Sonic Lost World Review
Sonic Lost World Box Art
System: Wii U
Dev: Sonic Team
Pub: SEGA
Release: October 29, 2013
Players: 1-2
Screen Resolution: 480p-1080p Mild Cartoon Violence
No Longer the Fastest Thing Alive
by Angelo M. D’Argenio

Why can’t Sega just leave well enough alone!? Sonic Generations is… dare I say it.. a GOOD Sonic game! Both past Sonic and modern Sonic feel like the speedy blue hedgehog we all know and love. All of Sonic’s friends are pushed to the background and the game focuses on speedruns and old-school platforming, which is what we have wanted for ages. Now the next Sonic game, Sonic Lost World, is out, and what do we get? We get a janky-controlling mess of a Super Mario Galaxy ripoff that introduces a whole bunch of other new minor characters that nobody cares about while slowing Sonic down for no good reason! Why didn’t you just do Sonic Generations again, Sega!? You had a hit! Why did you have to mess around with a formula that was already proven to work!?

So here’s the plot. Eggman--otherwise known to actual Sonic fans as Robotnik, has captured Sonic’s animal friends. Awesome! Sounds classic, right!? Well, to save these animal friends, Sonic has to chase Eggman down to a world called Lost Hex where Eggman has taken control of villains known as the Deadly Six…which all kind of look like Skylanders rejects. Sonic ultimately destroys Eggman’s control device, and that means the Deadly Six are set free, so Sonic and Eggman have to team up to defeat them and blah blah blah blah boring. It feels like Sega just swapped around portions of the plot of Sonic Colors and introduced a new antagonist. The plot is hokey, even for a Sonic game, I’d take King Arthur’s court or Arabian Nights over this! Heck, I’d even take turning into a werewolf over…. No, no, I take that back. I never want to experience that part of Sonic Unleashed again… ugh.

Let’s start with the biggest flaw in this game: Sonic doesn’t automatically run. He just plods around in a leisurely stroll unless you hold a run button. This was supposed to make Sonic easier to control, but it doesn’t work. Sonic, even when walking, moves in a twitchy manner that makes it hard to start and stop him. His jumps also have a lot more momentum than his land speed when running, and he barely moves at all when walking. It’s also hard to deny that Sonic feels slower in general. Even when at his fastest in Lost Worlds, he seems far slower than he was in any other Sonic game.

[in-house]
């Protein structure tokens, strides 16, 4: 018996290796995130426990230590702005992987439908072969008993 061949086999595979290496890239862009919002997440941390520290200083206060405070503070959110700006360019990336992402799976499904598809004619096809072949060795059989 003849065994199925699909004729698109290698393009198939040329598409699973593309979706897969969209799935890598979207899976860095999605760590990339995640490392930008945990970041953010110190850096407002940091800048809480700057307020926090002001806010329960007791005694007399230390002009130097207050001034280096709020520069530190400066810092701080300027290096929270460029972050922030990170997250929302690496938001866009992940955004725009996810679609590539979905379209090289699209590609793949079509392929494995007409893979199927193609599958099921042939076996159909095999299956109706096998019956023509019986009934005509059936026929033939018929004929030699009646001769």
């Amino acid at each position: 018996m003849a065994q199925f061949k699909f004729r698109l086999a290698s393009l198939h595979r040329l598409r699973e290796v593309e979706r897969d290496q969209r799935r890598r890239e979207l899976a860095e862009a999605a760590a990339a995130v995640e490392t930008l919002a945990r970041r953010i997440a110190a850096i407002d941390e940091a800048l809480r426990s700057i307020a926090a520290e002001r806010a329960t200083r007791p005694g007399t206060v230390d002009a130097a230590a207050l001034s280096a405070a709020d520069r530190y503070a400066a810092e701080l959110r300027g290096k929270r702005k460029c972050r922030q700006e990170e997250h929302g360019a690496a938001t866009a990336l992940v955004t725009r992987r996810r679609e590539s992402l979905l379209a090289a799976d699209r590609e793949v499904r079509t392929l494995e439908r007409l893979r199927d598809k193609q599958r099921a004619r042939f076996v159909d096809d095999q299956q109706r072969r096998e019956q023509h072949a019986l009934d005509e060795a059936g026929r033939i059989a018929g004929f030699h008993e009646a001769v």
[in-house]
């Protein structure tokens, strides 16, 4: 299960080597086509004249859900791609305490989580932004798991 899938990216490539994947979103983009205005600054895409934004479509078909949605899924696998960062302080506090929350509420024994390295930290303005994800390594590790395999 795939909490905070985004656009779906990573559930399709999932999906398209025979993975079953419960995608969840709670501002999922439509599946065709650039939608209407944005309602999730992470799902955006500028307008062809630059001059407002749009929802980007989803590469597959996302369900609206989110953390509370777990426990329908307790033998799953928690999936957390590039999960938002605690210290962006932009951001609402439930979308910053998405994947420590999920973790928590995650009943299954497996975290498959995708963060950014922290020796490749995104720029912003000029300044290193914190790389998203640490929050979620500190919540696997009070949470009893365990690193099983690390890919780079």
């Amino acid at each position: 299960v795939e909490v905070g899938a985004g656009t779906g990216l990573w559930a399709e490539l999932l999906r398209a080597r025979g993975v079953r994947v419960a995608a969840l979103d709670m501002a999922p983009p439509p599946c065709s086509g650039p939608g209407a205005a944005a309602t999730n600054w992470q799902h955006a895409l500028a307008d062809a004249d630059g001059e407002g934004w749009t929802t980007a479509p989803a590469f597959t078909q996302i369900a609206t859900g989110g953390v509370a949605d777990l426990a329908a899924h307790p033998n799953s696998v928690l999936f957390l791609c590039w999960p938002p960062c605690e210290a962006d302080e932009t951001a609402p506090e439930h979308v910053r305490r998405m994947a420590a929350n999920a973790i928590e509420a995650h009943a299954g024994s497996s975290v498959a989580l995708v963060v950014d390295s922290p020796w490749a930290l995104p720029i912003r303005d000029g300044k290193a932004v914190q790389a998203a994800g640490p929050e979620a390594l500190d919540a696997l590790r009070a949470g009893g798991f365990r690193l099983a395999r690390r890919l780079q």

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So Sega reduced Sonic’s speed to make him easier to control, which is a questionable but valid design choice. However, what is totally invalid and possibly completely crazy, is the fact that Sega then went ahead and added in stages in which Sonic literally can’t stop running. This is all the crappy parts of Sonic and the Secret Rings all over again. Sonic goes from not going fast enough to going way too fast. Stage hazards are numerous, and nearly all of them amount to instant death. Heck, running into a wall is instant death. For the life of me, I can’t fathom why Sega undermined its own design decisions with more design decisions!

Sonic Lost World Screenshot

Other levels aren’t all that great, either. Sonic Lost World wants to be Super Mario Galaxy so bad; it even has random, floating planetoids with wonky gravity making up a good portion of the game’s levels. Unfortunately, Sonic’s weird movement and overabundance/complete lack of speed makes it hard to navigate a 3D space like this. The camera loves to swing in odd directions, making you completely unable to see the next platform you want to hit. Enemies and spikes like to hide out at the end of collapsing walkways or series of bumpers, making them impossible to dodge without trial and error, and making you flinch back just enough to fall off a ledge to your doom every time you hit them. Every death you experience in this game feels cheap, either a result of a camera glitch, a frustrating platforming segment, or a portion of the game where Sonic can’t stop running. The only good parts of the game are the 2D levels, which still have frustrating platforming and unfair enemy placement, but at least you don’t have to deal with Sonic’s clunky 3D controls.

I talked about the run button previously, but Sonic has a bunch of other tricks at his disposal too. Gone are the boost mechanics of previous modern Sonic games. Instead, Sonic has the spin dash back, which is actually kind of cool. Unfortunately, this does mean you have to do the lame rapid spin-dash trick from Sonic Adventure in order to do successful speedruns, but that’s just nitpicking.

Sonic Lost World Screenshot

The homing attack also returns, but it’s changed. When you use it, Sonic pauses in the air for a second before attacking a series of enemies at once. It’s slower than the previous homing attack, and bouncing from enemy to enemy doesn’t work like it used to, which is frustrating, but you eventually get used to it.

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